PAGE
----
Tuesday, January 31, 2006


The government’s changed hands. Does it mean anything at all? What do Bangaloreans want from the new team?
The Times of India

Shashi Deshpande, writer:
I’m not happy at all. It’s a badly patchedup kind of group, so it’s unlikely it will work, it has come together in such an unethical way. There’s a huge deception behind the whole thing. We all knew politics was a lot of bunkum, but now we clearly see it’s all bunkum. Do they think we voters are morons?
What do I expect from the leadership? There’s going to be a lot of infighting. The BJP’s not going to be happy, soon it will feel shortchanged. The new leadership seems raw, there’s no experience. I’m afraid there’s going to be a lot of greed. I’d have preferred fresh elections, because voters definitely feel cheated. I think alliances must be formed before the elections. I don’t trust those after. I’m so angry.

Suresh Heblikar,
These changes are destabilising factors. People have lost faith in the system. Change is good, but not in 15 months.
Karnataka has been a leading state — with its advances in IT, BT and culture. So leaders must have sound knowledge, experience and vision. I don’t know if the new team has all this. Sometimes, I have been tempted to field a political team made up of young enthusiastic doctors, engineers and lawyers. Many Indians have come back from abroad and want to work for India. Those are the kind who should govern us.

Lathika Pai, entrepreneur:
I am indifferent to the current changes. As long as infrastructure’s improved, there should be no complaints. But one must remember that some momentum’s been achieved, like the international airport. This should not be lost.
I’d like to wait and watch. My only wish is that this new group wakes up to the voices that are raising questions on the city. I was in the US recently and every important person I met there asked: “What has happened to your city?” What’s taken 20 years to build can be brought down in 20 months.

Ashish Ballal, former hockey international:
I’m happy with any change as there was no governance earlier to speak of. Now we’ll have a youthful chief minister, I hope the emphasis will be on infrastructure. More emphasis needs to be given to sport and fitness.

Harish Bijoor, brand consultant:
Anything new in a democracy is positive. What is being proposed is a unique formula: a 20-month government in rotation. This is an opportunity to judge which government has done the most. When the elections come, we’ll be ready to vote for the best team.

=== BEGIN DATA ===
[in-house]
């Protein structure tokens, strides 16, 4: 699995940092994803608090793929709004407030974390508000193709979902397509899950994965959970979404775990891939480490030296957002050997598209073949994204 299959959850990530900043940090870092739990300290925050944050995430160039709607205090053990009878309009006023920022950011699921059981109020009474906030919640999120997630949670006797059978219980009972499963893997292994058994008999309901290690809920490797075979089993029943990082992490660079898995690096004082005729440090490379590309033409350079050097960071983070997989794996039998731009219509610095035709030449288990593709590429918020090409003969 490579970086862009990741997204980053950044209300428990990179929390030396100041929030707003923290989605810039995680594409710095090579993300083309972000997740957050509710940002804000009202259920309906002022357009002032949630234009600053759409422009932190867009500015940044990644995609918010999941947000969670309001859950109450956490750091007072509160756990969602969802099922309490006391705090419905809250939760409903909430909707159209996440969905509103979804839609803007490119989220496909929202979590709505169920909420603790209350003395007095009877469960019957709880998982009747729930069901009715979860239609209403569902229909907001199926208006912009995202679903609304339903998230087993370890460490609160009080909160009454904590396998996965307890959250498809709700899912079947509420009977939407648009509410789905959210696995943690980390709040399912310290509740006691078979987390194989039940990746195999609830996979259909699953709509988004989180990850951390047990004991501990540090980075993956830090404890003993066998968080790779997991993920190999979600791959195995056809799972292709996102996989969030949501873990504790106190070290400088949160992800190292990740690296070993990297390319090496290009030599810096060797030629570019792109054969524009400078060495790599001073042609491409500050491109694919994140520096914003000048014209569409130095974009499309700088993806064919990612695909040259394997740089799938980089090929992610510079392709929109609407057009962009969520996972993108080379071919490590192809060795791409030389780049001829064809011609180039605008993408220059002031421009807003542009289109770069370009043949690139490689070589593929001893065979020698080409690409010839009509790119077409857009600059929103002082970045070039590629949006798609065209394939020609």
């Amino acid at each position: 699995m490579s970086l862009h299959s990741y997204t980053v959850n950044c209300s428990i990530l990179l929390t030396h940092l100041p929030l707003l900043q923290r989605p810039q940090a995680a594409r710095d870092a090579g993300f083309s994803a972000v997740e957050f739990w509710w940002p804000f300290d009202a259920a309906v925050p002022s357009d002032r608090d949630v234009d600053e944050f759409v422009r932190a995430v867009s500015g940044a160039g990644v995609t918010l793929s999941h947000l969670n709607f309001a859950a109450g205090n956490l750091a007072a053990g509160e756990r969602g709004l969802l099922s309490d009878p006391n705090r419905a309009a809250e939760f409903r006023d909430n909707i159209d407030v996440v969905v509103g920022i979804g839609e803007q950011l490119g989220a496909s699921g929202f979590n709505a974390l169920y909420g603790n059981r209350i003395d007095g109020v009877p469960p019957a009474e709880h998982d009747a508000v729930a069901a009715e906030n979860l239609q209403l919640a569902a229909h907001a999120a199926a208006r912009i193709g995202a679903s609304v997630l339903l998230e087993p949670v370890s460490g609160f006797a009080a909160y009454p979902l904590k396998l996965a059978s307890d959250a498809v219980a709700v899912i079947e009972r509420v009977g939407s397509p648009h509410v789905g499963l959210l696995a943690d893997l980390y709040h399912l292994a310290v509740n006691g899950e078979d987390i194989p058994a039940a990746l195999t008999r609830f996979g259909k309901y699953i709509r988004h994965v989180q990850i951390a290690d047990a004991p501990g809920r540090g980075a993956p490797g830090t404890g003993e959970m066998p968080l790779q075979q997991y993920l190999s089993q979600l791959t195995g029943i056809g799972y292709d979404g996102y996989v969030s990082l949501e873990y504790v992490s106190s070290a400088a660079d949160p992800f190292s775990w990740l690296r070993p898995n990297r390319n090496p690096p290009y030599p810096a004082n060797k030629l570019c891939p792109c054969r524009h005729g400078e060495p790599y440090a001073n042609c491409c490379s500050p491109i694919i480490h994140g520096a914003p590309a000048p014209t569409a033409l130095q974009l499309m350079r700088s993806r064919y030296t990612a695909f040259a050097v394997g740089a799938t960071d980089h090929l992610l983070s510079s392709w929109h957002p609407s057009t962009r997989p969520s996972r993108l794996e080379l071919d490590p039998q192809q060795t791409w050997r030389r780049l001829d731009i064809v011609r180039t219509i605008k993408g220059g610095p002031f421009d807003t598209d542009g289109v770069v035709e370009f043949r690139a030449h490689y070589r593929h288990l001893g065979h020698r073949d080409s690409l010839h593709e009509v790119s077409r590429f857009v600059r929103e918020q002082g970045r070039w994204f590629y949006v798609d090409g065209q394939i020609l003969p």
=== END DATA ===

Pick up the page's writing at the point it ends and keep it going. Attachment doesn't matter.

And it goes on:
I expect a great deal of Bangalore-centricity which was lost so far. Bangalore’s image had shot up under SM Krishna. The new government should give that back. Bangalore today is perceived as a work-in-progress city especially the highways and flyovers. I expect attention to urban governance.

Madhu Natraj, dancer: It’s been a time of instability. Now one can probably hope for some stability and progress. We would also like a corruptionfree government, though it may just remain a hope. The previous government didn’t even have a ministry for culture; hopefully this one does.

Munira Sen, social activist: Change is always good. But I’m a bit nervous because of the BJP; it’s their first time in Karnataka, and it’s a backdoor entry. I’d like more participation from citizens. I’d also like to see infrastructure projects expedited.

Girish Kasaravalli, filmmaker:
No government has done anything noteworthy. They have all been the same. Successive governments have only been trying to do the ‘balancing act’. We need a leader, a visionary. Whoever is at the helm has to have an approach that ensures all round development.

Upendra, actor:
A lot of people are unhappy with the way things went in the last few weeks. It now remains to be seen what the change in leadership will bring. I expect better roads, better infrastructure. As for leadership, the fact that Kumaraswamy is young is promising. I want a strict and corruption-free government.


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